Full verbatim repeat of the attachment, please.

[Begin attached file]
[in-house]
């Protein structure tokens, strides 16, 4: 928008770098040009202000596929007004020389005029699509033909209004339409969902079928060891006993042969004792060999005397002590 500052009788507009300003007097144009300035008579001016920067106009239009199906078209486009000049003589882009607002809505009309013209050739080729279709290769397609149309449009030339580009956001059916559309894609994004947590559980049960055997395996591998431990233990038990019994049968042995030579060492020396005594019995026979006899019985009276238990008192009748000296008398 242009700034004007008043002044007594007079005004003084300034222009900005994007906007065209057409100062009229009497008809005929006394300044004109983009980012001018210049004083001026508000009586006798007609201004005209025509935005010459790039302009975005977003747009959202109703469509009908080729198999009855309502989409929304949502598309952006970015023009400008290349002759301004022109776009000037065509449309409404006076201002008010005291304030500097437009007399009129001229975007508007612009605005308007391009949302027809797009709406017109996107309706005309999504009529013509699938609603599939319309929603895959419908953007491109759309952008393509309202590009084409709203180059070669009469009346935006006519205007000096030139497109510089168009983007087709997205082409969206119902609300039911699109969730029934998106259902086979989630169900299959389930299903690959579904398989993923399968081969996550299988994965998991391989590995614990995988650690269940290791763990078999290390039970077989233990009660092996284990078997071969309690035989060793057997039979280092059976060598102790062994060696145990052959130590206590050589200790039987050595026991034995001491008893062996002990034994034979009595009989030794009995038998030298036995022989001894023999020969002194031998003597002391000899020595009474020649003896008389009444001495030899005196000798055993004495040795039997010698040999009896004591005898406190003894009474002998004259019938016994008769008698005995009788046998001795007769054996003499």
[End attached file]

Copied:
[in-house]
């Protein structure tokens, strides 16, 4: 928008770098040009202000596929007004020389005029699509033909209004339409969902079928060891006993042969004792060999005397002590 500052009788507009300003007097144009300035008579001016920067106009239009199906078209486009000049003589882009607002809505009309013209050739080729279709290769397609149309449009030339580009956001059916559309894609994004947590559980049960055997395996591998431990233990038990019994049968042995030579060492020396005594019995026979006899019985009276238990008192009748000296008398 242009700034004007008043002044007594007079005004003084300034222009900005994007906007065209057409100062009229009497008809005929006394300044004109983009980012001018210049004083001026508000009586006798007609201004005209025509935005010459790039302009975005977003747009959202109703469509009908080729198999009855309502989409929304949502598309952006970015023009400008290349002759301004022109776009000037065509449309409404006076201002008010005291304030500097437009007399009129001229975007508007612009605005308007391009949302027809797009709406017109996107309706005309999504009529013509699938609603599939319309929603895959419908953007491109759309952008393509309202590009084409709203180059070669009469009346935006006519205007000096030139497109510089168009983007087709997205082409969206119902609300039911699109969730029934998106259902086979989630169900299959389930299903690959579904398989993923399968081969996550299988994965998991391989590995614990995988650690269940290791763990078999290390039970077989233990009660092996284990078997071969309690035989060793057997039979280092059976060598102790062994060696145990052959130590206590050589200790039987050595026991034995001491008893062996002990034994034979009595009989030794009995038998030298036995022989001894023999020969002194031998003597002391000899020595009474020649003896008389009444001495030899005196000798055993004495040795039997010698040999009896004591005898406190003894009474002998004259019938016994008769008698005995009788046998001795007769054996003499």